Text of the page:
Saturday, August 8, 2009

Poet paints lyrical Lincoln portrait

Do you remember when you were little and you cherished that time with a favorite bedtime story, not only because of the tale, but also because of the time alone with the loved one who told it?

Do you ever have that feeling still? You cherish every page of a book you’re reading and you don’t want it to end – either because of the story, the characters, or the way the author paints word pictures upon each page and draws you in.

I had that feeling recently.

Before Lincoln’s 200th birthday in February, I began a book, The Lincolns: Portrait of a Marriage, by Daniel Mark Epstein. I was moved by Epstein’s lyrical style and reminded almost immediately of the work of an earlier Lincoln biographer, Carl Sandburg.

Written as only a poet can
Like Sandburg (who, by the way, is from my hometown), Epstein is a poet. Believe me, this poet’s ability to weave words, craft colorful character cameos and draw dramatic dioramas places his presidential portrait on a plane with few others.

Because of this, on one hand, I didn’t want to put the book down from the first day I opened it; yet, on the other, I never wanted to have to stop reading it. Due to other demands on my time, I was lucky to have Epstein’s words with me for a very long time.

Portrait became not my bedtime story, but my lunch time treat. On weekdays when I didn’t have other plans or commitments, I’d go to my van, push the seat back from the steering wheel and spend my lunch hour with the Lincolns, viewing them through Epstein’s eyepiece. I looked forward to the time alone – with the President, Mrs. Lincoln, Epstein and his cast of characters.

I finished the tome today, and I hope what I have to share will inspire you to take a look at this tale, too.

Why this book stands alone

The story Epstein tells is the same one we’ve heard time and again. Lincoln meets Mary, dumps Mary, marries Mary. They have two sons, one dies. They have two more, another dies – this time in the White House. Lincoln the lawyer becomes Lincoln the legislator, then Lincoln the President. They move to the White House, where Mary overspends on her wardrobe and “flub dubs for that damned old house,” while Union soldiers do without the essentials they need. The South surrenders and days later John Wilkes Booth snuffs out the light of the Great Emancipator.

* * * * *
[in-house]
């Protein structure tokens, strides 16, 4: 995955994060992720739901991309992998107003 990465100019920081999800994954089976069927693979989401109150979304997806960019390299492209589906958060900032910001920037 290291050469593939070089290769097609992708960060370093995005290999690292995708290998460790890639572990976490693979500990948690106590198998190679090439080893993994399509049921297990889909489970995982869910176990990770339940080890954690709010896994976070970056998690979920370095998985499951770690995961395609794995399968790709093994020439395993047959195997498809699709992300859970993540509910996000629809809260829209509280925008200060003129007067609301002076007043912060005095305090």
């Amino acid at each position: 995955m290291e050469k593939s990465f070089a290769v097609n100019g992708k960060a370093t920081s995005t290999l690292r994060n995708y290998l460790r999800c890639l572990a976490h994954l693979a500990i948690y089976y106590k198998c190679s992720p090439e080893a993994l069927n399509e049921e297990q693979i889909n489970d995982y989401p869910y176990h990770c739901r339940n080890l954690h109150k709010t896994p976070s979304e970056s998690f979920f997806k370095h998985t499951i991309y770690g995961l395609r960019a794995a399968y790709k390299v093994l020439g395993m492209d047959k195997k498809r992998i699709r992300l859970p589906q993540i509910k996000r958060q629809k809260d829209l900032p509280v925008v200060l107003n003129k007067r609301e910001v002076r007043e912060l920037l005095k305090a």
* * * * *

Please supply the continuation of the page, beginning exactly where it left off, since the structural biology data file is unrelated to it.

Same old story, right? Why would it be different this time than the many other times we’ve read it? I like to think one reason is because, with a poet’s insight and sensitivity, Epstein shows us a different Abraham and Mary.

He shows us Abraham as a father who has a love for his country and compassion for its people as powerful as for his tag-a-log buddy, Tad. Epstein also shows us the Mary others fail to, a woman who loved her husband, loved her children and suffered in ways few can understand – and he does it with a caring and compassion unparalleled in other works.

Many historians have taken Mary for face value – focusing on all the obvious faults manifested through her mental state and the difficulty it caused in her relationships. Others have painted her a victim, nearly glorifying her. Yet with Epstein, it’s almost as if he’s on the inside looking out, feeling her pain, sensing her rage and understanding her love. I like to think the portrait he paints is more balanced, homing in on the good, but not dusting away the bad as if it never happened.

He shows us a marriage that endured – through it all, until death came between them. Appropriately enough, Epstein’s story stops there.

A taste of the poet’s imagery
Throughout the book, Epstein’s words worked together to pull me in and keep me coming back, but I have to share just a couple of my favorite lines to give you a taste, too.

You may be familiar with James Shields, the man Lincoln was set to duel in the early days of his relationship with Mary. Epstein’s introduction of Shields in the book will always be one of my favorite passages.

James Shields was a short man, with a square jaw, jutting chin, and deep-set eyes under a broad brow. Nevertheless, he got one’s attention when he walked into a room, limping slightly, pressing on as if against a headwind on the deck of a ship.

The passage above is just the beginning of Epstein’s colorful description of the Irishman who came by seafaring vessel from Belfast as a youngster. You’ll find the continued imagery which makes this my favorite when you turn to page 37 in the book.

Epstein’s work will endure
In this volume, just like in those familiar bedtime stories, I knew the characters, I was touched by the beginning, and the ending was as sad this time as it was the first time I heard it.

Yet, Epstein’s portrait of the Lincoln marriage is crafted so that it sheds light on those corners of the image where the sun rarely reaches. You know how Thomas Kinkade can make a painting look as if the light is glowing right through the canvas? Epstein gets this effect with his words. In so doing, we see the marriage, the President and Mrs. Lincoln as never before.

The Lincolns’ marriage may have been cut short on that fateful day in 1865, but Epstein’s panorama of it will bond to the walls of his readers’ memory long after the last page is turned, allowing the legacy to live on.

As for me, I’m thinking it may be a very long time before another luncheon dessert satisfies me like this one.
© Copyright 2009 Ann Tracy Mueller. All rights reserved.

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